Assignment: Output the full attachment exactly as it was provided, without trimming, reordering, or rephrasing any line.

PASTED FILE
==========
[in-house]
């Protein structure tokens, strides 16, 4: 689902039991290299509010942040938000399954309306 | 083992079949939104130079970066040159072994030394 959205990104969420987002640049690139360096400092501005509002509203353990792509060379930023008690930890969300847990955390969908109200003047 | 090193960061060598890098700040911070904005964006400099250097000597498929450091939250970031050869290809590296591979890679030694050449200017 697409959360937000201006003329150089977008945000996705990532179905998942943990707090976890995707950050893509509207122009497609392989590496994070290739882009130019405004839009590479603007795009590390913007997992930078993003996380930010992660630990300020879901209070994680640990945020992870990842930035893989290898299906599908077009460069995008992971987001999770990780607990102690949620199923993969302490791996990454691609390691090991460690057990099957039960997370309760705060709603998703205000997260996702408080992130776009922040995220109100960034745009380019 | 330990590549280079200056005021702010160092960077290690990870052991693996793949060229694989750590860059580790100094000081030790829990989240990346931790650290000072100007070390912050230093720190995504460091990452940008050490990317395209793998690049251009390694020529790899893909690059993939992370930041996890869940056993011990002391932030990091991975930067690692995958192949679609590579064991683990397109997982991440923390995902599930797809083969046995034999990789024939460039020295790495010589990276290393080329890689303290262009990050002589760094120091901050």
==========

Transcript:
[in-house]
């Protein structure tokens, strides 16, 4: 689902039991290299509010942040938000399954309306 | 083992079949939104130079970066040159072994030394 959205990104969420987002640049690139360096400092501005509002509203353990792509060379930023008690930890969300847990955390969908109200003047 | 090193960061060598890098700040911070904005964006400099250097000597498929450091939250970031050869290809590296591979890679030694050449200017 697409959360937000201006003329150089977008945000996705990532179905998942943990707090976890995707950050893509509207122009497609392989590496994070290739882009130019405004839009590479603007795009590390913007997992930078993003996380930010992660630990300020879901209070994680640990945020992870990842930035893989290898299906599908077009460069995008992971987001999770990780607990102690949620199923993969302490791996990454691609390691090991460690057990099957039960997370309760705060709603998703205000997260996702408080992130776009922040995220109100960034745009380019 | 330990590549280079200056005021702010160092960077290690990870052991693996793949060229694989750590860059580790100094000081030790829990989240990346931790650290000072100007070390912050230093720190995504460091990452940008050490990317395209793998690049251009390694020529790899893909690059993939992370930041996890869940056993011990002391932030990091991975930067690692995958192949679609590579064991683990397109997982991440923390995902599930797809083969046995034999990789024939460039020295790495010589990276290393080329890689303290262009990050002589760094120091901050």